Assessing Community Well-being through Open Data and Social Media

Example report page for International District neighborhood

Example report page for International District neighborhood

Project Lead: Shelly Farnham, Third Place Technologies

DSSG Fellows: Jordan Bates, Ryan Burns, Jenny Ho, Yue Zhou

ALVA Students: Avery Glass, Jennifer Nino

eScience Data Scientist Mentors: Bernease Herman, Bill Howe

Our DSSG Fellows and ALVA students paired with Third Place Technologies to create neighborhood community report pages in the context of a hyperlocal, crowd-sourced community network. The objective was to help neighborhood communities better understand the factors that impact community well-being, and how they as a neighborhood compare with other neighborhoods on these factors. This helps them set the agenda for what to prioritize in promoting their well-being. A key aspect of this project was to explore novel ways to leverage diverse social media and open data sources to dynamically asses community-level well-being, in order to a) enable early identification of emerging social issues warranting a collective response, and to b) automatically identify and recommend the local community hubs best positioned to coordinate a community response.

Click here to read the project’s full summary.

Open Sidewalk Graph for Accessible Trip Planning

Graphic of sidewalk data in downtown Seattle

Graphic of sidewalk data in downtown Seattle

Project Leads: Nick Bolten, Anat Caspi

DSSG Fellows: Amir Amini, Yun Hao, Vaishnavi Ravichandran, Andre Stephens

ALVA Students: Nick Krasnoselsky, Doris Layman

eScience Data Scientist Mentors: Anthony Arendt, Jake Vanderplas

This project is an extension of the “Hackcessible” project that was awarded top prize in this year’s “HackTheCommute” event in Seattle. Hackcessible has built an application that helps people with mobility challenges to navigate the streets of Seattle based on sidewalk characteristics and the presence of curb ramps. Expanding on these ideas, the DSSG team worked to utilize city sidewalk and street data to provide stakeholders with routing information, similar to what is currently provided by Google Maps, but that considers issues of accessibility. The goal of the effort was to provide rapid and convenient routing that avoids steep hills, uncrossable intersections, stairs or construction. The work was carried out in partnership with Dr. Anat Caspi of the Taskar Center for Accessible Technology at the University of Washington, and with various stakeholders with the City of Seattle and the Washington State Department of Transportation.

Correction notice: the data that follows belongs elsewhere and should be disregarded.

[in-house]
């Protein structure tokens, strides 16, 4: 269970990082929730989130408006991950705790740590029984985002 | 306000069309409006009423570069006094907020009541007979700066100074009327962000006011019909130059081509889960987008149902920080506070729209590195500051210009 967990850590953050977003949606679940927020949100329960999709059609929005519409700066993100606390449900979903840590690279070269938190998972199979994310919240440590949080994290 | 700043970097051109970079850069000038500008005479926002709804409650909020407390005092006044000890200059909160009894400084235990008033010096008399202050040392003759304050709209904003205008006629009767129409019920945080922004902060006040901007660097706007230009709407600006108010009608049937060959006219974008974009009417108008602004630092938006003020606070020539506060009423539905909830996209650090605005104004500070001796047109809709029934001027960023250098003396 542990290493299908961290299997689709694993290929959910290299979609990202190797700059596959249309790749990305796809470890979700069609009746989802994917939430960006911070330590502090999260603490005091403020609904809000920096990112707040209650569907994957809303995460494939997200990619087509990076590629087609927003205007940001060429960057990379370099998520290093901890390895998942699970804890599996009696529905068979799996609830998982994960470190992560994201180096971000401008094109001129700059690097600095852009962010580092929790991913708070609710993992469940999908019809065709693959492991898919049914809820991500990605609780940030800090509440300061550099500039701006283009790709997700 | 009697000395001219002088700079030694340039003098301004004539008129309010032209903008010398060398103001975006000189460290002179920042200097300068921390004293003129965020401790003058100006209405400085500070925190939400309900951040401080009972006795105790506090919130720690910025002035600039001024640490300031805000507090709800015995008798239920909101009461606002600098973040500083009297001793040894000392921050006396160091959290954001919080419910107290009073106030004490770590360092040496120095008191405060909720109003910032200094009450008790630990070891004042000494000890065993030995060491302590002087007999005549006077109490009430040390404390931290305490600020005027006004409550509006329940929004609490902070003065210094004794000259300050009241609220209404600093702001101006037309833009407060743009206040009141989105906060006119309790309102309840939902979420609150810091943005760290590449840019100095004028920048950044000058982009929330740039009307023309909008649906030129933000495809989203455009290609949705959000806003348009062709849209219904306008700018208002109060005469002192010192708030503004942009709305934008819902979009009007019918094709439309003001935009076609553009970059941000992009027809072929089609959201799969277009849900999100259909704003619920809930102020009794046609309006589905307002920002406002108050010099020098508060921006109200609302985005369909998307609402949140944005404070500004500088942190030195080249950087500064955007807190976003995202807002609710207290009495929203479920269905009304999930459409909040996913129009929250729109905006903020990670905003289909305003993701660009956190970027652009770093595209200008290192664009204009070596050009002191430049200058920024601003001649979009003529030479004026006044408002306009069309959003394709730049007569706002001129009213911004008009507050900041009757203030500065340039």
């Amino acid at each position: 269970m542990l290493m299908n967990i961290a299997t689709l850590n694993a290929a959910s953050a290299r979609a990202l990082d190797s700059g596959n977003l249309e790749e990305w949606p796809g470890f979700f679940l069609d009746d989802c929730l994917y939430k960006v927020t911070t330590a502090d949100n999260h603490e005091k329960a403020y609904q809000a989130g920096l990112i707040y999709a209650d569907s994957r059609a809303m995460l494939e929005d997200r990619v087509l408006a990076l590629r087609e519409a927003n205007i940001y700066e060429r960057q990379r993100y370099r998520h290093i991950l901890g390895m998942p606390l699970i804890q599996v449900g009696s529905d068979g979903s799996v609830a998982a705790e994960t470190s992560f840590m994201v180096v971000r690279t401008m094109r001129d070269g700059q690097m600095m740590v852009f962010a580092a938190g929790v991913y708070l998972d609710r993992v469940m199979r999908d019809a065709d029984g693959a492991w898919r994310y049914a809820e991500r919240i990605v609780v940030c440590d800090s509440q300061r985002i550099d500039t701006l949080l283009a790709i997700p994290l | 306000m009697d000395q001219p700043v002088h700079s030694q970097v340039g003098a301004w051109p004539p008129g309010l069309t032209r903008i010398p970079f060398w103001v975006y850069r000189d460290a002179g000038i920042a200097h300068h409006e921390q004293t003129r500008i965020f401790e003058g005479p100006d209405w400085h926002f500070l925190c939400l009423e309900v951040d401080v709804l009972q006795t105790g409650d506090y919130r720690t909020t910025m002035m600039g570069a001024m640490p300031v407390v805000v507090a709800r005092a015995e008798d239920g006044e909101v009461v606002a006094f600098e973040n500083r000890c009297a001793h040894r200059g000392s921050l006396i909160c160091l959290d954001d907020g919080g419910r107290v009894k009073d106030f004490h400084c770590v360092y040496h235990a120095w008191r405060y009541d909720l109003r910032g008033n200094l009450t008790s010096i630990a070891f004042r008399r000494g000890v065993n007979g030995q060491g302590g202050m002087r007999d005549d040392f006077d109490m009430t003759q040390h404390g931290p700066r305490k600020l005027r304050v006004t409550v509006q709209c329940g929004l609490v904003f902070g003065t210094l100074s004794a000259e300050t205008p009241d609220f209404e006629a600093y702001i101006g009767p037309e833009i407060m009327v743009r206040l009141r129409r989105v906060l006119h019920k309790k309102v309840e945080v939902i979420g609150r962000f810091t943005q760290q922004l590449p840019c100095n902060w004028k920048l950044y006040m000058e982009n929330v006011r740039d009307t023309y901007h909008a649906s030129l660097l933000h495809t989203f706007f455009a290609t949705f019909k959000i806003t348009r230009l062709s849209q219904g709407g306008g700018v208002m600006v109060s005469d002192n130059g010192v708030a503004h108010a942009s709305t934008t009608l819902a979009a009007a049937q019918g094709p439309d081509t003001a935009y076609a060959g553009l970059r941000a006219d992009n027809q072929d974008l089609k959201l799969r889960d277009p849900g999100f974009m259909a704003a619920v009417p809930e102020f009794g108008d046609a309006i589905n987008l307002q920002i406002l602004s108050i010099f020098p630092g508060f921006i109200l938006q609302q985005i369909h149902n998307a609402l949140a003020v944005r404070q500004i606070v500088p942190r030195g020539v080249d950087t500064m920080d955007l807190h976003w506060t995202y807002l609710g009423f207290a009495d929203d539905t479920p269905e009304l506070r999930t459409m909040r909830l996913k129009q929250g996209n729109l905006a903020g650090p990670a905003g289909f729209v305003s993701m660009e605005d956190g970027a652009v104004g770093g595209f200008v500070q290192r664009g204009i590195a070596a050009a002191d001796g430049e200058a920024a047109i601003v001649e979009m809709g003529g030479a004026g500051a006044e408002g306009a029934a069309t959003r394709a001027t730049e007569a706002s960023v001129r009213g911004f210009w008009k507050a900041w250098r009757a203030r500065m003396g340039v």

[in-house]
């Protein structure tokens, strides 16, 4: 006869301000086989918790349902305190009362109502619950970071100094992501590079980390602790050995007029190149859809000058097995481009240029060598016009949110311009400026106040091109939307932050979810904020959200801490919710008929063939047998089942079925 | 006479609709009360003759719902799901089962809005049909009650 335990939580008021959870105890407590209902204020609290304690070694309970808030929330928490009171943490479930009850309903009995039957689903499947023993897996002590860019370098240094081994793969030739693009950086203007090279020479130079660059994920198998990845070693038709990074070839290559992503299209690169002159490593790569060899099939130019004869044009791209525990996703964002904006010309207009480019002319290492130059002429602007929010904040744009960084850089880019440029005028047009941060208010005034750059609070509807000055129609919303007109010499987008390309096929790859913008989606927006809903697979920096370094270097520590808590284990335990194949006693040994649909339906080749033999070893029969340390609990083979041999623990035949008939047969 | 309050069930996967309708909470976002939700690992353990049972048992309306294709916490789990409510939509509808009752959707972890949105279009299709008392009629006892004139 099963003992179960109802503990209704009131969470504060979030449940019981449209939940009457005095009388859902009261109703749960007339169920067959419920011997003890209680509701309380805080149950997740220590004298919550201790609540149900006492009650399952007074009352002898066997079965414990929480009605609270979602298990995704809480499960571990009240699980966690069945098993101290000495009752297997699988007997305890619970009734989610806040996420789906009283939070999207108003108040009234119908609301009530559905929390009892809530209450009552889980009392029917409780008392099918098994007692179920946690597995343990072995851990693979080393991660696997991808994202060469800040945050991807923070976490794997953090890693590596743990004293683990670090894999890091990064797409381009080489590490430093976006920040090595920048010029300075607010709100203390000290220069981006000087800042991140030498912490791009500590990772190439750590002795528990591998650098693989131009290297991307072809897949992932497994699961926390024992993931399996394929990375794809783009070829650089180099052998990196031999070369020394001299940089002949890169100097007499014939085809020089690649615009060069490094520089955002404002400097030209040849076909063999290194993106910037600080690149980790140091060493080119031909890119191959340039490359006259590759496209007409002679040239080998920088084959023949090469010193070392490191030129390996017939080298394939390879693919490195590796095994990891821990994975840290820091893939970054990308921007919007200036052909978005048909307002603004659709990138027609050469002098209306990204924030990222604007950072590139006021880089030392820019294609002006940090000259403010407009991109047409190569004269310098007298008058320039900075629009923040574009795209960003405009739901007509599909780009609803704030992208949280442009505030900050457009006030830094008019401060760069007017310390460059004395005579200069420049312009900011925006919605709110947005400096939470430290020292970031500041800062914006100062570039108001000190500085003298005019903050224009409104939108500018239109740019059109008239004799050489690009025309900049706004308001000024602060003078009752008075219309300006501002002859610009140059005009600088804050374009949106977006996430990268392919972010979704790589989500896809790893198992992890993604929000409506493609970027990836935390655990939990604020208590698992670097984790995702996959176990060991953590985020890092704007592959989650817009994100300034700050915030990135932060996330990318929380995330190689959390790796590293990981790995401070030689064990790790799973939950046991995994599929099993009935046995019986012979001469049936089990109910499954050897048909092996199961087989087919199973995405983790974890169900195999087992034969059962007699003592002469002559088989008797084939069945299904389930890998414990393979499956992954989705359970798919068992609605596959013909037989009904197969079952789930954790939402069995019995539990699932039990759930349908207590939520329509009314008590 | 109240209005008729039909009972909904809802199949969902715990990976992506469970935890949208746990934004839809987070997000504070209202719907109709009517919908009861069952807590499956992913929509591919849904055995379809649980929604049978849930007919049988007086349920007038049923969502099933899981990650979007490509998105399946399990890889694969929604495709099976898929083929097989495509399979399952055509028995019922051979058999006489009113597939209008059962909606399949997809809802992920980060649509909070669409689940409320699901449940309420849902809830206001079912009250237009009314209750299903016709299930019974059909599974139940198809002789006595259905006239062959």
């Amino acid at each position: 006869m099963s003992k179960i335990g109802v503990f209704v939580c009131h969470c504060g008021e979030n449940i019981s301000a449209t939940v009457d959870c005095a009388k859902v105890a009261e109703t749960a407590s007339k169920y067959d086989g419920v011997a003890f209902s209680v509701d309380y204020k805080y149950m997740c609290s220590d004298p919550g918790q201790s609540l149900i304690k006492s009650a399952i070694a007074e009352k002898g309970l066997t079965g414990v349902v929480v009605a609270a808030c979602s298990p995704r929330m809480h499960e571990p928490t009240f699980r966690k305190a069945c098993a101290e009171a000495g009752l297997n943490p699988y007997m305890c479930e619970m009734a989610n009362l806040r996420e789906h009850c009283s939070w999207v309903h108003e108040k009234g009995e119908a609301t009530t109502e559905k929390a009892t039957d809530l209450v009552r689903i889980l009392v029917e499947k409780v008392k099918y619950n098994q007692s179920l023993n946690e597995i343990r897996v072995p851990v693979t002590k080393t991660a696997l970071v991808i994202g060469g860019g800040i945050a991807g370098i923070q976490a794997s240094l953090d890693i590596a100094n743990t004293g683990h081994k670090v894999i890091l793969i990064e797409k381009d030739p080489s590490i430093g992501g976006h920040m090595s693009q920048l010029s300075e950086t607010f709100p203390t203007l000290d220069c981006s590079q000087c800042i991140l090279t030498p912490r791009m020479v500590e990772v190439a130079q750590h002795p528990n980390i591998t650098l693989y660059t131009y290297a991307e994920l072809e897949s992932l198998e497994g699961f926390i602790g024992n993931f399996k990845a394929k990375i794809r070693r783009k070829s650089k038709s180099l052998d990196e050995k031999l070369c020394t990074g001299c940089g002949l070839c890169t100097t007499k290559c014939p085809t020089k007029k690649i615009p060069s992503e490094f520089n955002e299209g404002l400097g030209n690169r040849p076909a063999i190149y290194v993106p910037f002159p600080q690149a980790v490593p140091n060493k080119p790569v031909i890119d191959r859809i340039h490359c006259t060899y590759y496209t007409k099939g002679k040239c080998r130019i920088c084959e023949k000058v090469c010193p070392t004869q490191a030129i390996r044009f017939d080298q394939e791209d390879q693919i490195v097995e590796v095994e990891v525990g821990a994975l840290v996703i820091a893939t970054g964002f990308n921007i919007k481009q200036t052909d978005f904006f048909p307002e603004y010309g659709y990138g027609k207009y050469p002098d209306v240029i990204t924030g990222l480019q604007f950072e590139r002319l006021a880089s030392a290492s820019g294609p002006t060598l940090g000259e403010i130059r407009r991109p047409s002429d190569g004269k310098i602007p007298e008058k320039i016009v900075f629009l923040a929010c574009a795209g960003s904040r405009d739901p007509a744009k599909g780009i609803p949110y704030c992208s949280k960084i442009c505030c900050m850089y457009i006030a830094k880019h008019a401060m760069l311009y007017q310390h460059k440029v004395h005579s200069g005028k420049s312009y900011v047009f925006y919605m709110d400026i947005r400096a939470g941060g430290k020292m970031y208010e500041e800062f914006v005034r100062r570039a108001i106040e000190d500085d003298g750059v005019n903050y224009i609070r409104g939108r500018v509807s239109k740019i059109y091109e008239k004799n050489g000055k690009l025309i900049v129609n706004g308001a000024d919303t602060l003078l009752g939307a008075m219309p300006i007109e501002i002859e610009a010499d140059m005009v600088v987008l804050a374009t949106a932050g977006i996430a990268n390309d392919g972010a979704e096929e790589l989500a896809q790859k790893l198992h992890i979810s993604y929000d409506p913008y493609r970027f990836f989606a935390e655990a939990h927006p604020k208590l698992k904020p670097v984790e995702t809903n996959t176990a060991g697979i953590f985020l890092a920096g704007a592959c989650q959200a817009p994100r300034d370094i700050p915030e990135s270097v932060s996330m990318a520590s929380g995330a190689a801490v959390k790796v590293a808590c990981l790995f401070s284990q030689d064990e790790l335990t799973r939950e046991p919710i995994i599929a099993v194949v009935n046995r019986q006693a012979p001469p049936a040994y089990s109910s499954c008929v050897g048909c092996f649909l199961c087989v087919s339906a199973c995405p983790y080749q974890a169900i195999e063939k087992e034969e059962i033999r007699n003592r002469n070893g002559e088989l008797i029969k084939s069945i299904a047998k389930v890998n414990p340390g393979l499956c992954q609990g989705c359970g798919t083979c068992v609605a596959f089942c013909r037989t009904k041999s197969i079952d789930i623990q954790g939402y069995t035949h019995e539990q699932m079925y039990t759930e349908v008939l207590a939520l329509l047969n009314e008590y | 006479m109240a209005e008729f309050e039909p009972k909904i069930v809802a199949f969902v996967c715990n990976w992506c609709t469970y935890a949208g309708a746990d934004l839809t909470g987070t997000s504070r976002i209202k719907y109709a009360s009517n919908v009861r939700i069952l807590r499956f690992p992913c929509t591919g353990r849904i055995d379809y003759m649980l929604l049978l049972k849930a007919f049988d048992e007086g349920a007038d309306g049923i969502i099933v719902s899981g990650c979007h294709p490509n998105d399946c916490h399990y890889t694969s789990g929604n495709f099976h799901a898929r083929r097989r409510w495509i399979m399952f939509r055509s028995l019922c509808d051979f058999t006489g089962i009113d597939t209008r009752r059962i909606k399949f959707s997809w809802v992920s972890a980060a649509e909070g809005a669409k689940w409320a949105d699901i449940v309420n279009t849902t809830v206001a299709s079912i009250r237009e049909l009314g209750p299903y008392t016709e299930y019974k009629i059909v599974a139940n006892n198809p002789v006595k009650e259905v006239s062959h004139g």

Click here to read the project’s full summary.

Predictors of Permanent Housing for Homeless Families

Program trajectories are a series of programs that a family encounters during a contiguous episode of homelessness

Program trajectories are a series of programs that a family encounters during a contiguous episode of homelessness

Project Leads: Neil Roche and Anjana Sundaram, The Bill and Melinda Gates Foundation

DSSG Fellows: Joan Wang, Jason Portenoy, Fabliha Ibnat, Chris Suberlak

ALVA Students: Cameron Holt, Xilalit Sanchez

eScience Data Scientist Mentors: Ariel Rokem, Bryna Hazelton

The Bill and Melinda Gates Foundation, together with Building Changes have partnered with King, Pierce and Snohomish counties to make homelessness in these counties rare, brief and one-time. The goal of this project was to take part in this multi-stakeholder collaboration, and to analyze data about enrollments of homeless families in these counties in programs serving the homeless population, to identify factors that predicted whether families would succeed in finding permanent housing, and to investigate the ways families transition between different programs and different episodes of homelessness.

Click here to read the project’s full summary.

Rerouting Solutions and Expensive Ride Analysis for King County Paratransit

Weekly time series of out-of-service buses

Weekly time series of out-of-service buses

Project Lead: Dr. Anat Caspi, Taskar Center for Accessible Technology

DSSG Fellows: Rohan Aras, Frank Fineis, Kristen Garofali, Kivan Polimis

eScience Data Scientists: Joseph Hellerstein and Valentina Staneva

DREU Fellow: Emily Andrulis, Cornell College Weekly

The Paratransit team collaborated with King County Metro to improve operations of the Paratransit service, which is an on-demand public transportation program that provides door-to-door rides for people with limited ability who are unable to use traditional fixed route services. Currently, King County Metro paratransit trips cost approximately ten times as much as an equivalent trip using a fixed-route service, so the team concentrated their efforts on identifying costly routes, providing cost-driven recommendations for rescheduling broken buses, and better predicting service usage hours over quaterly periods. The team analyzed history data and observed rides whose cost per boarding was over $100, providing King County Metro with a method to update predictions of usage hours customized for each day of the week and a web app which provides cost comparison for the different options of handling a broken bus event: reschedule clients on an existing route, send a new bus, or serve them with a taxi. These tools aim to help the Paratransit operations better plan resources over longer periods of time and help dispatchers make informed decisions in case of emergency.

Click here to read the project’s full summary.